Friday, 21 November 2014

An Eye on Canadian Spirituality

I was floating in Duck Lake, near Kelowna, BC, staring up at the stars, the constellation Orion to be exact, when it hit me. "Life is just too beautiful to leave to coincidence," I thought as I admired the stars that littered the sky and the majestic hills all around me.

This was my first visit to British Columbia and I was in the middle of experiencing my first sweat lodge. For those who don't know, the sweat lodge is a First Nations practice that takes place in a kind of hut where giant heated stones called "grandfathers" are used to heat the room to an extreme extent. Every part of the ceremony has a profound meaning, with four rounds symbolizing the four directions. In between each round, I would jump into the lake to cool down.

While I was raised Catholic, I've always been taught to appreciate other cultures and religions. Attending a Jesuit high school put me in contact with many different cultures, as even non-Catholics seem to appreciate the Jesuit dedication to educating young minds. One of the only cultures I was not familiar with was that of Aboriginal Canadians.  I was in university, studying world religions, when I first learned about the spiritual practices of North America's indigenous communities.

The sacred pipe, the sweat lodge, and smudging are just a few major parts of these spiritual practices.

For too long, these cultural practices have been demonized by the Christian majority in Canada.  Through the Residential Schools Program, Canadian governments actively worked to assimilate Aboriginals and degrade their culture to a relic of history. Yet, the culture seems to be experiencing a resurgence with many non-Aboriginals embracing the therapeutic benefits of these practices and many Aboriginal elders working to engrain cultural pride in the younger generation.

Last week there was an interesting story about a benefit concert in Winnipeg that had to be postponed because the venue, Immanuel Pentecostal Church, learned that smudging would be part of a performance. The Mennonite Central Committee had rented out the venue for their 50th Anniversary benefit concert where former PM Joe Clark was scheduled to speak. The North End Women's Centre drum group, Buffalo Gals, was scheduled to perform and their performance included the smudging practice.  This involves the burning of sage and tobacco to create a smoke that is believed to have healing properties.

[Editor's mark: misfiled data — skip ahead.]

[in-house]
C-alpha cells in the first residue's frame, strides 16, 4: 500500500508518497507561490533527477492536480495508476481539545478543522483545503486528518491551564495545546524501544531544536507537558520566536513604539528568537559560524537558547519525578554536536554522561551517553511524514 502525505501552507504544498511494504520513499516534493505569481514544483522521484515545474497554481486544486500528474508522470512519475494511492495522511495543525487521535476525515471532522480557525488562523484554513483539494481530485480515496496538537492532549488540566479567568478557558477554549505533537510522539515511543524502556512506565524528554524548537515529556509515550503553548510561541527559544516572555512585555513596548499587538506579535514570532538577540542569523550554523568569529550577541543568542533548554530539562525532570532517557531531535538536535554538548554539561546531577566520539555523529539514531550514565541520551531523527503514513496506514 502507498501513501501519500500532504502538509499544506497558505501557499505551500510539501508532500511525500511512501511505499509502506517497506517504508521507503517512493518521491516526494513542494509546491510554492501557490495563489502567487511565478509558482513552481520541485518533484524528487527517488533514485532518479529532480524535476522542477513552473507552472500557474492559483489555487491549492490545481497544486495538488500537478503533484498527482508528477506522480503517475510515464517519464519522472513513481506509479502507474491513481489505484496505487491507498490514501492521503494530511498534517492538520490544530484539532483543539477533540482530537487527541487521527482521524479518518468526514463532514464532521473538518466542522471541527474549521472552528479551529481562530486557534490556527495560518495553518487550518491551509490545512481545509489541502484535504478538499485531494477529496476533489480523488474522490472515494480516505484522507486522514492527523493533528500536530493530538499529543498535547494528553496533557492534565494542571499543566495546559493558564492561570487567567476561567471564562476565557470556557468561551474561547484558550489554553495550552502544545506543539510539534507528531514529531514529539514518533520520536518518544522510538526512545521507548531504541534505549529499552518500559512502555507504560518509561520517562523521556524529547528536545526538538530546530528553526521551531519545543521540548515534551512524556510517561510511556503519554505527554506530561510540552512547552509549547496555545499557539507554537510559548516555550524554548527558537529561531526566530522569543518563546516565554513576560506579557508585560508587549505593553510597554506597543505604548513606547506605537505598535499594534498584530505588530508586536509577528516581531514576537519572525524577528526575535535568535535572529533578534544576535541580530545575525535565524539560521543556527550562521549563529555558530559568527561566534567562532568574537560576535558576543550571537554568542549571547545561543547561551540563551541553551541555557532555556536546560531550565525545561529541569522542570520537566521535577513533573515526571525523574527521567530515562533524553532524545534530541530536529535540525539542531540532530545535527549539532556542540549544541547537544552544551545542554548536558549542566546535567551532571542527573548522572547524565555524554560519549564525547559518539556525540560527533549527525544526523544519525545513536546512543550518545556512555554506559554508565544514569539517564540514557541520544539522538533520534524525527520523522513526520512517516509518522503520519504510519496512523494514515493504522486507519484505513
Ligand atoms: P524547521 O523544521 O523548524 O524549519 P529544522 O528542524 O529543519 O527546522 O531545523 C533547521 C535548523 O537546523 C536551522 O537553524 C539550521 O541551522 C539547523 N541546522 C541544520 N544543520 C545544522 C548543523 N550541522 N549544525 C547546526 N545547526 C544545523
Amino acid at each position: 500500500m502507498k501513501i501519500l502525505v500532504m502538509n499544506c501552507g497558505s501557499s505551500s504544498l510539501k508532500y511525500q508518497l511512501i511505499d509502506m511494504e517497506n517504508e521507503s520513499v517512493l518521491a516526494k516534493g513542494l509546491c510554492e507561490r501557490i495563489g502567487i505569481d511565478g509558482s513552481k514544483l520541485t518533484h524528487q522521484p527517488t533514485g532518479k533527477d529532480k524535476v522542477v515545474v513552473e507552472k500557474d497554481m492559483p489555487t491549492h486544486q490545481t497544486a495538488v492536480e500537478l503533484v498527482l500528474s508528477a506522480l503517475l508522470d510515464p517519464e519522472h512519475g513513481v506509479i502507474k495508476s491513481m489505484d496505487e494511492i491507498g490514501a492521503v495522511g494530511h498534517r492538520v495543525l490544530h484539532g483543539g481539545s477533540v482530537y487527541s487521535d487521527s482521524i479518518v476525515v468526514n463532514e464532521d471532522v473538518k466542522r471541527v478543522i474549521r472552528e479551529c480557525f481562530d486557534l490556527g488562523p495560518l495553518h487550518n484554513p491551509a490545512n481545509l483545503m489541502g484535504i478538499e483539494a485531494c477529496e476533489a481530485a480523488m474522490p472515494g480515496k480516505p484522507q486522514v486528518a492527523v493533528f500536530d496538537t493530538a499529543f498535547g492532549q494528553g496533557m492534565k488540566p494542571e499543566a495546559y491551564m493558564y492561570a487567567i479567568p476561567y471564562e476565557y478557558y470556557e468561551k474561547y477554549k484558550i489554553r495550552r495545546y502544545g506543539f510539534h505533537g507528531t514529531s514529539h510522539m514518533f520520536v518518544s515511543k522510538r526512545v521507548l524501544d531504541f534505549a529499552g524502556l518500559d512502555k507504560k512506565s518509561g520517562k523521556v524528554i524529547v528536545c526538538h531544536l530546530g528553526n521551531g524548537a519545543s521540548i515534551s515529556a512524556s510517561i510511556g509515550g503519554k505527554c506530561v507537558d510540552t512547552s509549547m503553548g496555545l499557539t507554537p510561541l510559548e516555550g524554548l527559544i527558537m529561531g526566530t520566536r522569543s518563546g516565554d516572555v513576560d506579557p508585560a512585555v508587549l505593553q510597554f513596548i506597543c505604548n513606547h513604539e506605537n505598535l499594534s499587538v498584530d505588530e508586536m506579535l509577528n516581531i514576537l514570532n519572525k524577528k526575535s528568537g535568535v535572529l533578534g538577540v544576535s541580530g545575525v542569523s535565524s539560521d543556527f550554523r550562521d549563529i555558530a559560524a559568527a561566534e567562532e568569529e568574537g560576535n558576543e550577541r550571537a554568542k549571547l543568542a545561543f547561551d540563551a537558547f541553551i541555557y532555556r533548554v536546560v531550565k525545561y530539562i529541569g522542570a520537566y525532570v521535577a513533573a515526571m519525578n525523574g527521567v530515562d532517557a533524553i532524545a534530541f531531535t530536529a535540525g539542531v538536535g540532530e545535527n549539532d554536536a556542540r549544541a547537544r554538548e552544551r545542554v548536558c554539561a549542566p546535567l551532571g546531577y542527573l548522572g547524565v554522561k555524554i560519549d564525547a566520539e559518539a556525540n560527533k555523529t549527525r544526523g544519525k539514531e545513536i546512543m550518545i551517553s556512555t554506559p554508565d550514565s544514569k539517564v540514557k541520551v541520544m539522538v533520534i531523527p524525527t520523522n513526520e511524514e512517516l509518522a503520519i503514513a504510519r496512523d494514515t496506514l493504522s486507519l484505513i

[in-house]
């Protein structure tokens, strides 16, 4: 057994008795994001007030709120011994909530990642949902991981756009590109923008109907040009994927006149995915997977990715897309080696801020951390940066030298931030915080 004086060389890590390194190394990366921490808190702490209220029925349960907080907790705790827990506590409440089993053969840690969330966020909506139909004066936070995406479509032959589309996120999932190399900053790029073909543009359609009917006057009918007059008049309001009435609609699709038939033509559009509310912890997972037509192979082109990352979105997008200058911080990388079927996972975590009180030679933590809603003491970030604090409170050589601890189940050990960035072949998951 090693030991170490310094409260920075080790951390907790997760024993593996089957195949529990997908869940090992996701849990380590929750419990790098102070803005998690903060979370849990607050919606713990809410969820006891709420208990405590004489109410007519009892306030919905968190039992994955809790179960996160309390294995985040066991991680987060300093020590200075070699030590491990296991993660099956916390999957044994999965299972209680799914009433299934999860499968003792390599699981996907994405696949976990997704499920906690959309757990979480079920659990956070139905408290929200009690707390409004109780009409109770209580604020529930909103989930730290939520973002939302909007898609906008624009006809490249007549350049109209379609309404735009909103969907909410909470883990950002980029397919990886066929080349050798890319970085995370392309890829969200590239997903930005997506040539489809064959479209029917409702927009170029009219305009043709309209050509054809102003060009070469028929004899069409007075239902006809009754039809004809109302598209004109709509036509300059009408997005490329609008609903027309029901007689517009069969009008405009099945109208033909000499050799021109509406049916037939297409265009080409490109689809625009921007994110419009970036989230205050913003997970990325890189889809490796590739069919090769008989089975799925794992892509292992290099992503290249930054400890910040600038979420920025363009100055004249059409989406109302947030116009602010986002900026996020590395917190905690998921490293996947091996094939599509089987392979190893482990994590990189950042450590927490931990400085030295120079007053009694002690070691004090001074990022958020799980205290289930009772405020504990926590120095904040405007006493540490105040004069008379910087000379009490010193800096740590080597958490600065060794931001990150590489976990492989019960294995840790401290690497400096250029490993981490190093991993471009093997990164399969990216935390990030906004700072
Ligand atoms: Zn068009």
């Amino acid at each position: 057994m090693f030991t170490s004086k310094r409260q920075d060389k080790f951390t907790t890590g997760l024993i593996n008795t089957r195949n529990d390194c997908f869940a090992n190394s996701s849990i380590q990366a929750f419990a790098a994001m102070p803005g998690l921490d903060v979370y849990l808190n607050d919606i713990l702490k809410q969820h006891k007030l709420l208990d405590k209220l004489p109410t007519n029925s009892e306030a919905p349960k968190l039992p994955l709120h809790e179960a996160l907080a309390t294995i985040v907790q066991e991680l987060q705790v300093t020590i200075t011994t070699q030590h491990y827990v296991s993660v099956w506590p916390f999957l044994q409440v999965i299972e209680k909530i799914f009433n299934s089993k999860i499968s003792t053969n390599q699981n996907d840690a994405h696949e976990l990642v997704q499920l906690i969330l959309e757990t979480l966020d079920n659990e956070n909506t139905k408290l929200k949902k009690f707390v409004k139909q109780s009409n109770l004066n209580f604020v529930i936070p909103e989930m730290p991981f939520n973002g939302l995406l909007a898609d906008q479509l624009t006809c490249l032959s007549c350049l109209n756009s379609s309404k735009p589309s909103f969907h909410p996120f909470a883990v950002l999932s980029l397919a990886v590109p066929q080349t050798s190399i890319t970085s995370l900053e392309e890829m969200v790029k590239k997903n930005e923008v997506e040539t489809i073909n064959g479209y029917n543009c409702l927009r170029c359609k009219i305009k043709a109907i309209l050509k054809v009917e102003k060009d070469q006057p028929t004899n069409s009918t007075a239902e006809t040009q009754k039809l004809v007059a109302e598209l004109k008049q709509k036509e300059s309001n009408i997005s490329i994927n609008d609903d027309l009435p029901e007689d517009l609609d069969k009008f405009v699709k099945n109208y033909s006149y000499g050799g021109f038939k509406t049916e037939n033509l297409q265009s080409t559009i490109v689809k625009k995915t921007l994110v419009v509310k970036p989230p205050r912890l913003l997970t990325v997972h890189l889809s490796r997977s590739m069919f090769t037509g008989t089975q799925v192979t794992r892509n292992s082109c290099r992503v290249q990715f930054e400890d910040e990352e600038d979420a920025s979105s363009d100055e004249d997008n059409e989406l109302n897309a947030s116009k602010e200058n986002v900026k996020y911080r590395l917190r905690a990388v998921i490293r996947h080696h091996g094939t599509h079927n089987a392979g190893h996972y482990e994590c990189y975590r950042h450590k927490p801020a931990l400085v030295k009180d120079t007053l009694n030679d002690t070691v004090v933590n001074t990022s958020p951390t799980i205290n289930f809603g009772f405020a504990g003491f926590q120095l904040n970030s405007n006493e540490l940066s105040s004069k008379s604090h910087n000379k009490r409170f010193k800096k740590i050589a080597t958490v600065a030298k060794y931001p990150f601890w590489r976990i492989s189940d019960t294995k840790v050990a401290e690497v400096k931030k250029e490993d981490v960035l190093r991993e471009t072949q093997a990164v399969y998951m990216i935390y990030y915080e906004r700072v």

More info here:

I was struck by this Church's decisions, perhaps due to my own naiveté. I didn't realize that many churches still consider Aboriginal culture to be "pagan" and unfit to be performed in a church building.

From my perspective, I don't see how allowing some smoke to be used in a performance should lead to a costly cancellation of a benefit concert. This was a concert that was focusing on the strained relationship between Aboriginal and non-Aboriginal people. Joe Clark has joined another former PM, Paul Martin, in voicing concerns about this division and actively working to address it.

Instead of the original intent of the concert, the situation ended up being a case-in-point about these divisions.

This takes me back to my profound sweat lodge experience. I left B.C. (far too soon) thinking about how much Canadian society could benefit from taking a time out from our hectic lifestyle to participate in some of these spiritual practices. Instead of thinking about it in terms of religious differences, we could benefit from seeing the personal benefits that such practices can have.

Aside from personal benefits, I think that Canadian society would grow closer together. We are already a melting pot that celebrates diversity, but engaging with this spiritual aspect of a culture that precedes all of us can lead to profound cross-cultural understanding.

In my opinion, that would only be a good thing.

No comments:

Post a Comment